What we consider
The School of Law Admissions Committee seeks students who will perform successfully in law school, enhance the environment of the School of Law and ultimately use their legal education to benefit society. Thus, the committee strives to assemble a student body that is academically well-prepared, highly motivated, diverse, and brings distinctive achievements.
Note that there is no minimum Law School Admission Test (LSAT) score or undergraduate grade point average (UGPA) that an applicant must have in order to be considered for admission. To determine if your LSAT score and UGPA are competitive with our applicant pool, however, you may want to check our entering class profile from last year.
Although an applicant's LSAT score and UGPA are important indicators of academic preparation and motivation, the admissions committee considers many other factors as well. These factors include, but are not limited to, the following:
- The personal statement
- Recommendation letters
- The nature and difficulty of the course of undergraduate study
- The overall academic rigor of the undergraduate institution
- The undergraduate academic record, including ascending or descending trends in grades and graduate work or degrees
- Extracurricular activities while in undergraduate or graduate school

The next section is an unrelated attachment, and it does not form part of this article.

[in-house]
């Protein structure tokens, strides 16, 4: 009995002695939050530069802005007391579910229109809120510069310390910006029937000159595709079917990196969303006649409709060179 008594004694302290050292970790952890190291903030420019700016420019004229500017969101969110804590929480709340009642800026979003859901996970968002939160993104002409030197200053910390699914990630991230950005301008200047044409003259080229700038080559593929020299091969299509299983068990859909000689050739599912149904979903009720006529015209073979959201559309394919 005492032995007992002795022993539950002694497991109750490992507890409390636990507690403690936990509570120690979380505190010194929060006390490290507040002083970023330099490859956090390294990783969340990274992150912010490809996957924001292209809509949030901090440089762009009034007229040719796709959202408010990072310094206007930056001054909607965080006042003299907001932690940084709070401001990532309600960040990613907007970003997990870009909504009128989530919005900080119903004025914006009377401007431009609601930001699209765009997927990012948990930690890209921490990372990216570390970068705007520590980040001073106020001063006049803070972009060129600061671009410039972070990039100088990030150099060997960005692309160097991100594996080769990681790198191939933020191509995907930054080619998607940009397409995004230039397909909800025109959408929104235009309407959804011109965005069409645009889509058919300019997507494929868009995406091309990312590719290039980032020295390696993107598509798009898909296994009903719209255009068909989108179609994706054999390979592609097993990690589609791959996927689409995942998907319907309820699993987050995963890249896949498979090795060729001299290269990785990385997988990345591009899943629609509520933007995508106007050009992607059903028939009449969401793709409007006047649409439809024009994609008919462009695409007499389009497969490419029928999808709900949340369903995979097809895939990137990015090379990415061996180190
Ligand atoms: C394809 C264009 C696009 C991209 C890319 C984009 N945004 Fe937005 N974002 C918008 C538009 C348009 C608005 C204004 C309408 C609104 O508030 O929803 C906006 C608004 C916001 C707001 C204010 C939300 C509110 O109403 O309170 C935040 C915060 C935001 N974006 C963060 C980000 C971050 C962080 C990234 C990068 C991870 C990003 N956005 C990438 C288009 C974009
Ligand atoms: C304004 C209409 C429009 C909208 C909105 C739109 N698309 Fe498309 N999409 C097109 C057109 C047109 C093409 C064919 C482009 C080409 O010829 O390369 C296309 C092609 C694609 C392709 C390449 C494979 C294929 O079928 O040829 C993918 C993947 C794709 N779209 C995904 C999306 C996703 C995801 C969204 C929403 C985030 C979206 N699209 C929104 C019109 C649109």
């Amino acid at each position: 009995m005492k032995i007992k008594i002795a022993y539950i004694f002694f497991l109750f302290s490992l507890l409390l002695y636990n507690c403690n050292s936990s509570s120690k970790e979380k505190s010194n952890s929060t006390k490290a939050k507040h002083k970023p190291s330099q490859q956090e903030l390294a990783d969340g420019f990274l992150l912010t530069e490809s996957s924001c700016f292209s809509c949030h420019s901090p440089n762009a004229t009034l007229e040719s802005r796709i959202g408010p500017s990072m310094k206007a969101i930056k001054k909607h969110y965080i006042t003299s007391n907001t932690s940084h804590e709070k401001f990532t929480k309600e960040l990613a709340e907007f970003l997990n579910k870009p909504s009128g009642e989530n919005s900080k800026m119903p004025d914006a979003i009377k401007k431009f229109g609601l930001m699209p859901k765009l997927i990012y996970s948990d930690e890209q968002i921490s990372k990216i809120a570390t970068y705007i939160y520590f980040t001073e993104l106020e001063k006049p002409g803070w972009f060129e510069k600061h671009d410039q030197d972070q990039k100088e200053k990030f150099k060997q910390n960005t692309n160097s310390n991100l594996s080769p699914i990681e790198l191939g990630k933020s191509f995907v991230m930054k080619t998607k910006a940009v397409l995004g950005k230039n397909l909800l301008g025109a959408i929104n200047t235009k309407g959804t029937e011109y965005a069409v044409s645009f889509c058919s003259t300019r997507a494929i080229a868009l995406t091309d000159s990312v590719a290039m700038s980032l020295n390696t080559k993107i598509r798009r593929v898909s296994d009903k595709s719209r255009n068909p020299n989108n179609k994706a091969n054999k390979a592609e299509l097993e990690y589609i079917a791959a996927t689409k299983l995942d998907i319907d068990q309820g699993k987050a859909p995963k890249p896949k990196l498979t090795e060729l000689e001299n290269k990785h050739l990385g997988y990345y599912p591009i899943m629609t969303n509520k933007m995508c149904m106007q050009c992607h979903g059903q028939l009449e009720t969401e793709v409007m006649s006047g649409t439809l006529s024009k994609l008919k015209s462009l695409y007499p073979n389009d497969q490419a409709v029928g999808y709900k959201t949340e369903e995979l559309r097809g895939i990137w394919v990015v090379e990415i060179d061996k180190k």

- The LSAT writing sample
- Work experience
- Community activities and community service
- Personal obstacles that may have hindered realization of the applicant's full potential
- Racial and ethnic diversity
- Economic disadvantage
- Geographic diversity
- Other distinctive traits or characteristics that will yield a diverse student body
The American Bar Association asks us to report the highest LSAT score of every entering student as part of our class profile. However, we see and will consider all LSAT scores earned within the past five years. Taking the LSAT multiple times may help and the lower scores will not necessarily harm an applicant. In the case of multiple LSAT scores, the Admissions Committee will use score trends, gaps in time between scores, circumstances surrounding poor scores (if explained by the applicant in a supplemental statement), differences in the scores themselves, and other relevant factors to interpret these scores.
The University of Akron School of Law is an equal opportunity educational institution. In assessing an applicant's academic promise, the admissions committee considers the extent to which the applicant has overcome disadvantages associated with obstacles in life, including membership in a historically disadvantaged racial or ethnic group. Committee members seek to recruit and enroll minority students.